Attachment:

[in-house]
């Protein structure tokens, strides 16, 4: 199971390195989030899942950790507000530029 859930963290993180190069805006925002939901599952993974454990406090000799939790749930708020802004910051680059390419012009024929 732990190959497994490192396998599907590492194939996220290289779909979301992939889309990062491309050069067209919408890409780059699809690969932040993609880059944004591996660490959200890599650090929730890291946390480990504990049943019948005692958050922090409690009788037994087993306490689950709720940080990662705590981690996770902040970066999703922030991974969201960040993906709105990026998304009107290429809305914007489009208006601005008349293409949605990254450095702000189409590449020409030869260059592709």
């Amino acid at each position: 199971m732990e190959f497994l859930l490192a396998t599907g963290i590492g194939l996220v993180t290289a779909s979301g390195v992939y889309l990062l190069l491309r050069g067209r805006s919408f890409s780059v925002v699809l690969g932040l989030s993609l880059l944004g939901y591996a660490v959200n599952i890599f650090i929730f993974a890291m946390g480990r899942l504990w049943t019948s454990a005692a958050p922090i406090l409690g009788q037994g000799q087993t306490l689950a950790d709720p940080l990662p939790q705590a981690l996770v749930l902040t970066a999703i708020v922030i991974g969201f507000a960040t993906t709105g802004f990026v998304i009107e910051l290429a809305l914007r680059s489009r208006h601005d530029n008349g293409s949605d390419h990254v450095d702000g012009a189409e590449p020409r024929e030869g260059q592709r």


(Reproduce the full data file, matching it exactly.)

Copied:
[in-house]
């Protein structure tokens, strides 16, 4: 199971390195989030899942950790507000530029 859930963290993180190069805006925002939901599952993974454990406090000799939790749930708020802004910051680059390419012009024929 732990190959497994490192396998599907590492194939996220290289779909979301992939889309990062491309050069067209919408890409780059699809690969932040993609880059944004591996660490959200890599650090929730890291946390480990504990049943019948005692958050922090409690009788037994087993306490689950709720940080990662705590981690996770902040970066999703922030991974969201960040993906709105990026998304009107290429809305914007489009208006601005008349293409949605990254450095702000189409590449020409030869260059592709």
């Amino acid at each position: 199971m732990e190959f497994l859930l490192a396998t599907g963290i590492g194939l996220v993180t290289a779909s979301g390195v992939y889309l990062l190069l491309r050069g067209r805006s919408f890409s780059v925002v699809l690969g932040l989030s993609l880059l944004g939901y591996a660490v959200n599952i890599f650090i929730f993974a890291m946390g480990r899942l504990w049943t019948s454990a005692a958050p922090i406090l409690g009788q037994g000799q087993t306490l689950a950790d709720p940080l990662p939790q705590a981690l996770v749930l902040t970066a999703i708020v922030i991974g969201f507000a960040t993906t709105g802004f990026v998304i009107e910051l290429a809305l914007r680059s489009r208006h601005d530029n008349g293409s949605d390419h990254v450095d702000g012009a189409e590449p020409r024929e030869g260059q592709r």